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Behavioural Neurology
Volume 2015, Article ID 426263, 10 pages
http://dx.doi.org/10.1155/2015/426263
Research Article

Autism-Like Behavior and Epigenetic Changes Associated with Autism as Consequences of In Utero Exposure to Environmental Pollutants in a Mouse Model

1Center for Environmental and Genetic Medicine, Institute of Biosciences and Technology, Texas A&M University System Health Science Center, Houston, TX 77030, USA
2Department of Nutritional Sciences, The University of Texas at Austin, Austin, TX 78723, USA
3Department of Biochemistry & Biophysics, Texas A&M University, College Station, TX 77843, USA

Received 10 June 2015; Revised 1 October 2015; Accepted 1 October 2015

Academic Editor: João Quevedo

Copyright © 2015 Denise S. Hill et al. This is an open access article distributed under the Creative Commons Attribution License, which permits unrestricted use, distribution, and reproduction in any medium, provided the original work is properly cited.

Abstract

We tested the hypothesis that in utero exposure to heavy metals increases autism-like behavioral phenotypes in adult animals and induces epigenetic changes in genes that have roles in the etiology of autism. Mouse dams were treated with cadmium, lead, arsenate, manganese, and mercury via drinking water from gestational days (E) 1–10. Valproic acid (VPA) injected intraperitoneally once on (E) 8.5 served as a positive control. Young male offspring were tested for behavioral deficits using four standardized behavioral assays. In this study, in utero exposure to heavy metals resulted in multiple behavioral abnormalities that persisted into adulthood. VPA and manganese induced changes in perseverative/impulsive behavior and social dominance behavior, arsenic caused changes only in perseverative/impulsive behavior, and lead induced abnormalities in social interaction in comparison to the control animals. Brain samples from Mn, Pb, and VPA treated and control animals were evaluated for changes in CpG island methylation in promoter regions and associated changes in gene expression. The Chd7 gene, essential for neural crest cell migration and patterning, was found to be hypomethylated in each experimental animal tested compared to water-treated controls. Furthermore, distinct patterns of CpG island methylation yielded novel candidate genes for further investigation.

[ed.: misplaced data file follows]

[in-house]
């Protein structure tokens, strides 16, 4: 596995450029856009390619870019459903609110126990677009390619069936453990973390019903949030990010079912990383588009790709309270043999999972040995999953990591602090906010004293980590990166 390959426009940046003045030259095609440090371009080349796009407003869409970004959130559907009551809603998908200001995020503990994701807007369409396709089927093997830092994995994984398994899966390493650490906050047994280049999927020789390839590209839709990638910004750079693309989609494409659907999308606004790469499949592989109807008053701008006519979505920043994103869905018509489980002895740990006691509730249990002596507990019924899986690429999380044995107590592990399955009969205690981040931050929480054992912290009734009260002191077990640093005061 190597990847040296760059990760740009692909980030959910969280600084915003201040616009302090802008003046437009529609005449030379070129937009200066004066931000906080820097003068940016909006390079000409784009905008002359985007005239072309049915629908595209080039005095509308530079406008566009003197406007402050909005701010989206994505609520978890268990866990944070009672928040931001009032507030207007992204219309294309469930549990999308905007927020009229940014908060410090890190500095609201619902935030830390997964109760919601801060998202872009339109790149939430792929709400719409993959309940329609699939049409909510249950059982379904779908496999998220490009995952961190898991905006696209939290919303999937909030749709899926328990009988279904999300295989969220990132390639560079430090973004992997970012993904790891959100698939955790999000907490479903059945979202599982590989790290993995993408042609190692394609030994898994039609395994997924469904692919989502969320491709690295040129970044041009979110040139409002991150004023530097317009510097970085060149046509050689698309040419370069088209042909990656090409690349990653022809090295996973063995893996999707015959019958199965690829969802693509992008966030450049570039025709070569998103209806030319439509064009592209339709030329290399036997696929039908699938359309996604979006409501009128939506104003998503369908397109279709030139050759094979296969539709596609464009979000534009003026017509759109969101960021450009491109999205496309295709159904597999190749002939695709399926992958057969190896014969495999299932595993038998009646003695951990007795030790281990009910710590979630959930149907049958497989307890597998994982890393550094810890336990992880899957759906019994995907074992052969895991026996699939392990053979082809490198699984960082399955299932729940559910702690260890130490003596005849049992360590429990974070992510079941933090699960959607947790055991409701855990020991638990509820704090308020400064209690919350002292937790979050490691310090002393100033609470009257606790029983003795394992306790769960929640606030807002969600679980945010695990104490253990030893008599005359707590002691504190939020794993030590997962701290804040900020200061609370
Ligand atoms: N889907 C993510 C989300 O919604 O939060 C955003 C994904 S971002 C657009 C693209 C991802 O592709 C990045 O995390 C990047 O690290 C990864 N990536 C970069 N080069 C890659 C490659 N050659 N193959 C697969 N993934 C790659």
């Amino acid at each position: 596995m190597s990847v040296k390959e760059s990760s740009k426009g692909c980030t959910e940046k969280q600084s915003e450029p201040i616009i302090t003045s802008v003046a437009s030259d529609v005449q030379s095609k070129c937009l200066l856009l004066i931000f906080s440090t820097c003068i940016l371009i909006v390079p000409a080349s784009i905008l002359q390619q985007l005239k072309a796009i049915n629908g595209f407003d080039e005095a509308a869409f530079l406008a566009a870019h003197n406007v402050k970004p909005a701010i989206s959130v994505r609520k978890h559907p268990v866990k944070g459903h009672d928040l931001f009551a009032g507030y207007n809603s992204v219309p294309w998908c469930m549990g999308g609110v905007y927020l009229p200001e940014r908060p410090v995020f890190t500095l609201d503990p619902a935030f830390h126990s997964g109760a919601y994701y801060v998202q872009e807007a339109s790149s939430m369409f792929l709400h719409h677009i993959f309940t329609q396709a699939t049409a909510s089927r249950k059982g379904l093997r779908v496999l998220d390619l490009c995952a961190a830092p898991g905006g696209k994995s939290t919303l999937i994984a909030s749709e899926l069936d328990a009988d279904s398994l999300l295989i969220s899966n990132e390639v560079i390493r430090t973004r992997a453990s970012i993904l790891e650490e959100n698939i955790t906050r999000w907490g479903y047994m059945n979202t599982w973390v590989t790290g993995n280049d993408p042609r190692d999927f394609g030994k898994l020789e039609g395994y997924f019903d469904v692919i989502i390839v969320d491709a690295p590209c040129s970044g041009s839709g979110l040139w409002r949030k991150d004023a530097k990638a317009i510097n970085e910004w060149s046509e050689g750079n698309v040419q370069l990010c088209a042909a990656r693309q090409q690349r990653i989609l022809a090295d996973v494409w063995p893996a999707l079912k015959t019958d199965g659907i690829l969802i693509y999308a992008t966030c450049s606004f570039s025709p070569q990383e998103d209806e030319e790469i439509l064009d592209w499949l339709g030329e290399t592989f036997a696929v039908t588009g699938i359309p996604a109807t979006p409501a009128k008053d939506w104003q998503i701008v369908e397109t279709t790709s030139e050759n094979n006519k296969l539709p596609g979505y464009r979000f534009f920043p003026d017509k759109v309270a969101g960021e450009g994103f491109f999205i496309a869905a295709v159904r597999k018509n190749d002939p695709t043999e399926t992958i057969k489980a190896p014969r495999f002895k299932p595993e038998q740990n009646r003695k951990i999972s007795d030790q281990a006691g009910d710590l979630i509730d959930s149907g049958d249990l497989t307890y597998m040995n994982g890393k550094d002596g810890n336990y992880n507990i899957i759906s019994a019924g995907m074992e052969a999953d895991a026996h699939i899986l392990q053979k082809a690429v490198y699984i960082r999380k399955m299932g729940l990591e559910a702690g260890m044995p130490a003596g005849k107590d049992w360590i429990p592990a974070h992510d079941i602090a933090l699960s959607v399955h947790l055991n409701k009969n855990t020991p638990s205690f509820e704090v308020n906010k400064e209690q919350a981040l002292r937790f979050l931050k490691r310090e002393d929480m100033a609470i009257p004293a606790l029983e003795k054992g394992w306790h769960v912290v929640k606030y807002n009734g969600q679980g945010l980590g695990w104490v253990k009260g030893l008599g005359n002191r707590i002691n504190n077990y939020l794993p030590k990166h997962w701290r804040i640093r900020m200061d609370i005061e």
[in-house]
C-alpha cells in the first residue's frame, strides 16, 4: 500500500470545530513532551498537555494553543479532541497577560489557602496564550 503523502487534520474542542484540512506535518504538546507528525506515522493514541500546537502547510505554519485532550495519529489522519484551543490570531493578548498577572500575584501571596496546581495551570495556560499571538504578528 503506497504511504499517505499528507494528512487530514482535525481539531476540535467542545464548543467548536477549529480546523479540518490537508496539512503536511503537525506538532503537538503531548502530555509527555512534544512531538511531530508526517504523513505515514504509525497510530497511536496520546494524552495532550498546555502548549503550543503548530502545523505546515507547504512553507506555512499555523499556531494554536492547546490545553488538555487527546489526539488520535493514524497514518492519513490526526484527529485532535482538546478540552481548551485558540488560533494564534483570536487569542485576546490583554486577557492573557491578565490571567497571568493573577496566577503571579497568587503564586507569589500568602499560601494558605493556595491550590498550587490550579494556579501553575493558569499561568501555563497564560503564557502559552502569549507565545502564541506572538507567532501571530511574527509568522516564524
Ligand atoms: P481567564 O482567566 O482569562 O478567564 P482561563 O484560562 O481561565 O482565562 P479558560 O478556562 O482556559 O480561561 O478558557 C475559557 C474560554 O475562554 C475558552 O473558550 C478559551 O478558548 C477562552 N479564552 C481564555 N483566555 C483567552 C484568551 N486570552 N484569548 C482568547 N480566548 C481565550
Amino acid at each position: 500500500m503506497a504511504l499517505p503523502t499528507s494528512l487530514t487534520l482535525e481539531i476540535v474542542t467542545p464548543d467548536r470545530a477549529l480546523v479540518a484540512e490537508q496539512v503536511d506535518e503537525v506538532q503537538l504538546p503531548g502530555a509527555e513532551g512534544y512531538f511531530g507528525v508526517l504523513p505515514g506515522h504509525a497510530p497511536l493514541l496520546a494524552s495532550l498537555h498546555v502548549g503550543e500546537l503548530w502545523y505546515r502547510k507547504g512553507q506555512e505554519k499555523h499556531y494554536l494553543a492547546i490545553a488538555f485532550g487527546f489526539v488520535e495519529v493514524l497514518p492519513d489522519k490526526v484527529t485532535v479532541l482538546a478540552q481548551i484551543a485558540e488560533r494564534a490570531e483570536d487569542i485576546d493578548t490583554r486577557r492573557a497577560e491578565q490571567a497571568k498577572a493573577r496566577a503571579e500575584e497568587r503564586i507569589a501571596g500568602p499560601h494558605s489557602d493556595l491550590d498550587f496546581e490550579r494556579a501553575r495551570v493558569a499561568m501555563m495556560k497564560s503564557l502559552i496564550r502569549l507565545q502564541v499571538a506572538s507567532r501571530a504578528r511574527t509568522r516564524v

1. Introduction

Autism spectrum disorder (ASD), commonly referred to as autism, is diagnosed in 1 of every 68 children in the United States and is characterized by a range of complex neurodevelopment disorders. Diagnostic and Statistical Manual of Mental Disorders (DSM-5) define ASD as a neurobehavioral disorder manifested by persistent deficits in social and communication interaction, deficits in developing, understanding, and maintaining relationships, and abnormal and fixed interests and repetitive behavior [1]. Accumulating evidence suggests that epigenetic factors play a strong role in the etiology of ASD [26]. Epigenetic disruption of regulatory CpG islands has also been associated with autism. For example, a decrease in expression of the methyl binding protein gene, MECP2, was observed in the brain tissue of autistic patients. Downregulation of MeCP2 was also demonstrated in valproate animal model of autism [7]. This gene functions as a transcriptional repressor at specific gene promoters crucial to brain development [8, 9].

Valproic acid (VPA) is a commonly used antiepileptic drug. In utero exposure to VPA increases the risk for neural tube defects (NTDs) in humans [10, 11] and laboratory rodents [12]. VPA is also known to cause behaviors consistent with some aspects of autism and is employed as an established research model for inducing autism [13, 14]. Years of preliminary data suggest that there is a genetic basis underlying VPA-sensitivity to the induction of neural deficits in laboratory animals [1517]. VPA is also known to affect the epigenome, as well as blood levels of folate and homocysteine, both of which have the potential to dysregulate critical developmental genes that can result in adverse pregnancy outcomes [18, 19]. A growing body of literature indicates that similar disruption is observed in some autistic patients: both disrupted folate and homocysteine status [2022] and epigenomic disruption of regulatory CpG islands have been associated with autism [23]. Furthermore, evidence suggests that exposure to environmental neurotoxins is a risk factor for autism [24].